Service: This decouples work definitions from the pods. Kubernetes service proxies automatically get service requests to the right pod—no matter where it moves to in the cluster or even if it’s been replaced.
Kubelet: This service runs on nodes and reads the container manifests and ensures the defined containers are started and running.
kubectl: This is the command line configuration tool for Kubernetes.
Using Kubernetes in production
Kubernetes is open source. And, as such, there’s not a formalized support structure around that technology—at least not one you’d trust your business on. If you had an issue with your implementation of Kubernetes, while running in production, you’re not going to be very happy. And your customers probably won’t, either.
That’s where Red Hat OpenShift comes in. OpenShift is Kubernetes for the enterprise—and a lot more. OpenShift includes all of the extra pieces of technology that makes Kubernetes powerful and viable for the enterprise, including: registry, networking, telemetry, security, automation, and services. With OpenShift, your developers can make new containerized apps, host them, and deploy them in the cloud with the scalability, control, and orchestration that can turn a good idea into new business quickly and easily.
Best of all, OpenShift is supported and developed by the #1 leader in open source, Red Hat.
A look at how Kubernetes fits into your infrastructure
Kubernetes runs on top of an operating system (Red Hat Enterprise Linux Atomic Host, for example) and interacts with pods of containers running on the nodes. The Kubernetes master takes the commands from an administrator (or DevOps team) and relays those instructions to the subservient nodes. This handoff works with a multitude of services to automatically decide which node is best suited for the task. It then allocates resources and assigns the pods in that node to fulfill the requested work.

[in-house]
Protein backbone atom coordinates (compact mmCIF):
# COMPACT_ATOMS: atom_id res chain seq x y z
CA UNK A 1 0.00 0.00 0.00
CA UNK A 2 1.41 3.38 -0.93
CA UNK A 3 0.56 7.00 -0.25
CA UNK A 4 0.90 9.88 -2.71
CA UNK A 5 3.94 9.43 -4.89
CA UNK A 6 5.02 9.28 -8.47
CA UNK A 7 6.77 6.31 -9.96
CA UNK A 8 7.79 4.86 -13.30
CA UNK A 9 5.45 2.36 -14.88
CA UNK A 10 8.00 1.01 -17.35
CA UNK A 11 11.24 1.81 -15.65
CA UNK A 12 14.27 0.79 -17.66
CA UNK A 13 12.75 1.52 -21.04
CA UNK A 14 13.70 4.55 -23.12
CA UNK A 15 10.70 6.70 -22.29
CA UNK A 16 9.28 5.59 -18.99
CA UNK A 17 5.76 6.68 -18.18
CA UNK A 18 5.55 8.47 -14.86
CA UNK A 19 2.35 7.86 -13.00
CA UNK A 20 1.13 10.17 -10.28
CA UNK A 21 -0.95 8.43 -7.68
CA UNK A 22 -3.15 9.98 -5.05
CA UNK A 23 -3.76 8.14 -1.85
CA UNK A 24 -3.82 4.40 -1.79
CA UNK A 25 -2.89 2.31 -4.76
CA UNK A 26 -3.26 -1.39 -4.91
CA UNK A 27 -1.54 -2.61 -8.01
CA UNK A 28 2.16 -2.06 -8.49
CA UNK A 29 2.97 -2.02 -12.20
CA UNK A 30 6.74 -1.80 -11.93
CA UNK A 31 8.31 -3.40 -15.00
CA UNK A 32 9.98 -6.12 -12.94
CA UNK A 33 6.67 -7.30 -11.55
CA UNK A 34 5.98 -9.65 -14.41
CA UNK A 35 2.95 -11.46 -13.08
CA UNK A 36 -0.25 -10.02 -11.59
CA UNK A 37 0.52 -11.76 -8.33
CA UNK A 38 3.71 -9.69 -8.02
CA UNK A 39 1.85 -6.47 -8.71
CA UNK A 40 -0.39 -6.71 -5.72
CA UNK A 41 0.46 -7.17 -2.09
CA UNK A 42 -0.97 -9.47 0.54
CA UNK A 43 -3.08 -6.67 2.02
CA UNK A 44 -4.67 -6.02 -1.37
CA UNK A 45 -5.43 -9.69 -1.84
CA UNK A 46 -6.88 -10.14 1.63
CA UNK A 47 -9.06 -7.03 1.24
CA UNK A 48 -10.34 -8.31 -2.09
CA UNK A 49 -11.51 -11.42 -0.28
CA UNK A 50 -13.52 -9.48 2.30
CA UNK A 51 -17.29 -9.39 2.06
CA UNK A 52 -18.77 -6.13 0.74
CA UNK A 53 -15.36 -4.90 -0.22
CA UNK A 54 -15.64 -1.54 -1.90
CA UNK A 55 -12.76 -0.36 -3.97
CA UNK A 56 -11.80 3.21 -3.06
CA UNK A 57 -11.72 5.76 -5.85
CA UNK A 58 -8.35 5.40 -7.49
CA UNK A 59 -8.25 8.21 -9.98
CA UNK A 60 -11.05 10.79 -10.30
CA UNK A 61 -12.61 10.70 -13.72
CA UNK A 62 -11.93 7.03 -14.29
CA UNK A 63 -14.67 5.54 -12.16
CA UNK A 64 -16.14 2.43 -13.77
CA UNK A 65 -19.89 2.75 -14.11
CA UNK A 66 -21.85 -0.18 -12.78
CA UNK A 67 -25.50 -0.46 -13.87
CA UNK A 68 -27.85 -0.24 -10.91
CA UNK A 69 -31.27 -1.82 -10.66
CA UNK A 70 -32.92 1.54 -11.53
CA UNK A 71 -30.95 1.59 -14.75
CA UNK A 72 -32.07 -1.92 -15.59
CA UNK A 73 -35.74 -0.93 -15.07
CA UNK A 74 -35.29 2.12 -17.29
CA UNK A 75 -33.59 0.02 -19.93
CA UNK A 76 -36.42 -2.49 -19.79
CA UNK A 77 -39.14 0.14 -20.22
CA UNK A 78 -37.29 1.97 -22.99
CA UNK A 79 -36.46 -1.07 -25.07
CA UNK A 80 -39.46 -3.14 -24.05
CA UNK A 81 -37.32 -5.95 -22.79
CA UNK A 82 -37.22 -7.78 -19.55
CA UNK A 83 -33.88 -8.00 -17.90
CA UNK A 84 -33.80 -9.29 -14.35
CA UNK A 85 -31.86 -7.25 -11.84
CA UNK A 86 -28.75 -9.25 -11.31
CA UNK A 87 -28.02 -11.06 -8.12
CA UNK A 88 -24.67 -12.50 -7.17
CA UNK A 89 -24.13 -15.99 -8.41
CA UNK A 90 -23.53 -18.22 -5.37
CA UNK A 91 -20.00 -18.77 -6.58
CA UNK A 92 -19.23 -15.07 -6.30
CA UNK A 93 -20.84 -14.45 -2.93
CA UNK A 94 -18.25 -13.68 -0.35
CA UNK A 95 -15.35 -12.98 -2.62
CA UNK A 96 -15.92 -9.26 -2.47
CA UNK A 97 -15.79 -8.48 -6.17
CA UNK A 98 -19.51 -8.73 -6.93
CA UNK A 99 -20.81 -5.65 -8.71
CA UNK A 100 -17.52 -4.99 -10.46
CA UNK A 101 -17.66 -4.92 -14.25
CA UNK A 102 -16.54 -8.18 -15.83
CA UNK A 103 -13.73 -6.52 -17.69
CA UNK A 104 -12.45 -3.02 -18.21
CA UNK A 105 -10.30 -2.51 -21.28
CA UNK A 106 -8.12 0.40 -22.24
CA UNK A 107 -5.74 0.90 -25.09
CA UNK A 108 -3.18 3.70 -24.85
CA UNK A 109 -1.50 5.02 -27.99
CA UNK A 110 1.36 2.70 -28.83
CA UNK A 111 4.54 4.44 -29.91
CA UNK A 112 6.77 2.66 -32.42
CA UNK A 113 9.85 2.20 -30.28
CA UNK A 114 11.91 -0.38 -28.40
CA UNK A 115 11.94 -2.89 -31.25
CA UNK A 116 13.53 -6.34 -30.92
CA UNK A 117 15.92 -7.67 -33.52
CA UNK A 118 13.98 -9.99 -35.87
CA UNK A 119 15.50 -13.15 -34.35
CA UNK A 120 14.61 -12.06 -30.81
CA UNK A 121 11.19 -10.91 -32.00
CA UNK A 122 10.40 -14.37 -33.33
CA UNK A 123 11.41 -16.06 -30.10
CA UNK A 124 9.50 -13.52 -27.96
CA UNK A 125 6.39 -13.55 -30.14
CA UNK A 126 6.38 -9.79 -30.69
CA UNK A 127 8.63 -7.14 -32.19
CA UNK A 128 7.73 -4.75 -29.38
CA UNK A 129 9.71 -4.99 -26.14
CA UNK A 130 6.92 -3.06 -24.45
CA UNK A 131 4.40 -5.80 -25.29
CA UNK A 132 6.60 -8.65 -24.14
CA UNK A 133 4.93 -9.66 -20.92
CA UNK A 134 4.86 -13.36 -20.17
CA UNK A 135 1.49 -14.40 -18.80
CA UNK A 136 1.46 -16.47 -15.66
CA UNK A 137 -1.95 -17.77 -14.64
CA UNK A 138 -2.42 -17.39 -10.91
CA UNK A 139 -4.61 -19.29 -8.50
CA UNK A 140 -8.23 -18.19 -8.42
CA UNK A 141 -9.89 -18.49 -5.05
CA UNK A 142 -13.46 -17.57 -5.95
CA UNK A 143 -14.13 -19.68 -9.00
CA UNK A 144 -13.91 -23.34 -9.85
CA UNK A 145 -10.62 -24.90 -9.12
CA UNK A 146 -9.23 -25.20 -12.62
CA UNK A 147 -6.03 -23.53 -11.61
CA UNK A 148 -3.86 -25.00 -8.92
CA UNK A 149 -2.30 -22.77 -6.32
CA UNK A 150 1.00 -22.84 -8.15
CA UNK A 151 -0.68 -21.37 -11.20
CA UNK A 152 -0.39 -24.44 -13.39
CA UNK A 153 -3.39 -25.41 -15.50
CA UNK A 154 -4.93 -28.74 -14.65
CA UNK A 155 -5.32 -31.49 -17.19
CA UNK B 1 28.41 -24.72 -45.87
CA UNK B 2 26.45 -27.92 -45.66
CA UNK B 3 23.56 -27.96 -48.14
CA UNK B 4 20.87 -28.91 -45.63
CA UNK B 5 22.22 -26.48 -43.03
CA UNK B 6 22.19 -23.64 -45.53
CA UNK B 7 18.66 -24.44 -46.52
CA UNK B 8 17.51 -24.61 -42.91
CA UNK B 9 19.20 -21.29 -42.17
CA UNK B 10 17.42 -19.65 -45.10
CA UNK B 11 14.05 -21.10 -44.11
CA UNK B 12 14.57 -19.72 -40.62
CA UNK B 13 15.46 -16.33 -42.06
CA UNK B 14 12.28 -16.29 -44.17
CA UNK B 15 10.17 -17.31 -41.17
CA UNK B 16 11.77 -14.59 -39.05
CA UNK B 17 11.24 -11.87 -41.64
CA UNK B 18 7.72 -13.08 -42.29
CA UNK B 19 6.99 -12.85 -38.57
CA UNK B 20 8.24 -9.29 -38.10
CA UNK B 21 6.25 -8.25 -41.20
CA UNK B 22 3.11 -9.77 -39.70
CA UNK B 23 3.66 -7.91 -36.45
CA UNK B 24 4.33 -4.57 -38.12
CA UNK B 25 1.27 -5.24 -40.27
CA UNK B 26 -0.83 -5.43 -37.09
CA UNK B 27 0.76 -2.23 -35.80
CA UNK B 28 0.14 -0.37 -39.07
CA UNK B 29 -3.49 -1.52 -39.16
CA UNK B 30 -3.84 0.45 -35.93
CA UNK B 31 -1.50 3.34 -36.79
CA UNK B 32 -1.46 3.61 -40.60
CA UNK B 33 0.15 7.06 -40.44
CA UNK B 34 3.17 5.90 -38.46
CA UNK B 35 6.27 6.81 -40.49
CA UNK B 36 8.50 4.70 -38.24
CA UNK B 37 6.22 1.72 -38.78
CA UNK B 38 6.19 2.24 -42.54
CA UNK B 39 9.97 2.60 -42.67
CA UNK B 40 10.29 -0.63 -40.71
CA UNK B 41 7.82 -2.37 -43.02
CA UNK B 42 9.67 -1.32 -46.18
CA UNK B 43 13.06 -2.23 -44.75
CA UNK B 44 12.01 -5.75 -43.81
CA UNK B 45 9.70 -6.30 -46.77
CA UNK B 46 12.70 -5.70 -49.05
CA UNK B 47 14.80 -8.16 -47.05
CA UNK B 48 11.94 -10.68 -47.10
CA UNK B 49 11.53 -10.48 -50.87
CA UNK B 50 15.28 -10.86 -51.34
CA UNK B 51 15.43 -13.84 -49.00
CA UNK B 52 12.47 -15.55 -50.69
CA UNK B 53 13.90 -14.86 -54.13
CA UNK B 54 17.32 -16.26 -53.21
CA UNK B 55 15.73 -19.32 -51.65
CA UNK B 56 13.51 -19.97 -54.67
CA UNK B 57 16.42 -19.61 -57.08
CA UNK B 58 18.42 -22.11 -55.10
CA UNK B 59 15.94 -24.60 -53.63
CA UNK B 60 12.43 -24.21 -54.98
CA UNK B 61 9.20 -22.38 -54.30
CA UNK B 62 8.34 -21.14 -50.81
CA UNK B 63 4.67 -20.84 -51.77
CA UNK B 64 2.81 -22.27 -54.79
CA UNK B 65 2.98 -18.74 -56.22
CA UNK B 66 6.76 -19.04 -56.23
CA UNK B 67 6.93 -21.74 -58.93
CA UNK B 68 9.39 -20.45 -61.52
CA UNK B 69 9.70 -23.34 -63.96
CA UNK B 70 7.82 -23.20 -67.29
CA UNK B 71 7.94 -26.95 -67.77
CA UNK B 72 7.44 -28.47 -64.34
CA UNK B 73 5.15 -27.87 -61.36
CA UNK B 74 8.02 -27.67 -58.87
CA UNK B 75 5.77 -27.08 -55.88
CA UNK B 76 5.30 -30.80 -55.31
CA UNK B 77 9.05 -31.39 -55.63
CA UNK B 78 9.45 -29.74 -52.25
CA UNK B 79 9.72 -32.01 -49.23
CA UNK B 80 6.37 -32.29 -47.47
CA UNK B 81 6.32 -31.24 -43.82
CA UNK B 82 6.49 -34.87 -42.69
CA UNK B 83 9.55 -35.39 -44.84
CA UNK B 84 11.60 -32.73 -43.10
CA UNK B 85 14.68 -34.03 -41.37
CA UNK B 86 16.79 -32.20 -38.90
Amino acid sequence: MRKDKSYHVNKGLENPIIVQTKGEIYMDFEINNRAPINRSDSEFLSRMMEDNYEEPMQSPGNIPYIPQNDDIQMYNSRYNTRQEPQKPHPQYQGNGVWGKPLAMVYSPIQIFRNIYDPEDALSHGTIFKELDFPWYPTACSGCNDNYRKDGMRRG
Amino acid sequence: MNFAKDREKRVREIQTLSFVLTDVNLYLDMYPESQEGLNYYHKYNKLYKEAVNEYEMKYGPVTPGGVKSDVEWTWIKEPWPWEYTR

So, from an infrastructure point of view, there is little change to how you’ve been managing containers. Your control over those containers happens at a higher level, giving you better control without the need to micromanage each separate container or node. Some work is necessary, but it’s mostly a question of assigning a Kubernetes master, defining nodes, and defining pods.
What about docker?
The docker technology still does what it's meant to do. When kubernetes schedules a pod to a node, the kubelet on that node will instruct docker to launch the specified containers. The kubelet then continuously collects the status of those containers from docker and aggregates that information in the master. Docker pulls containers onto that node and starts and stops those containers as normal. The difference is that an automated system asks docker to do those things instead of the admin doing so by hand on all nodes for all containers.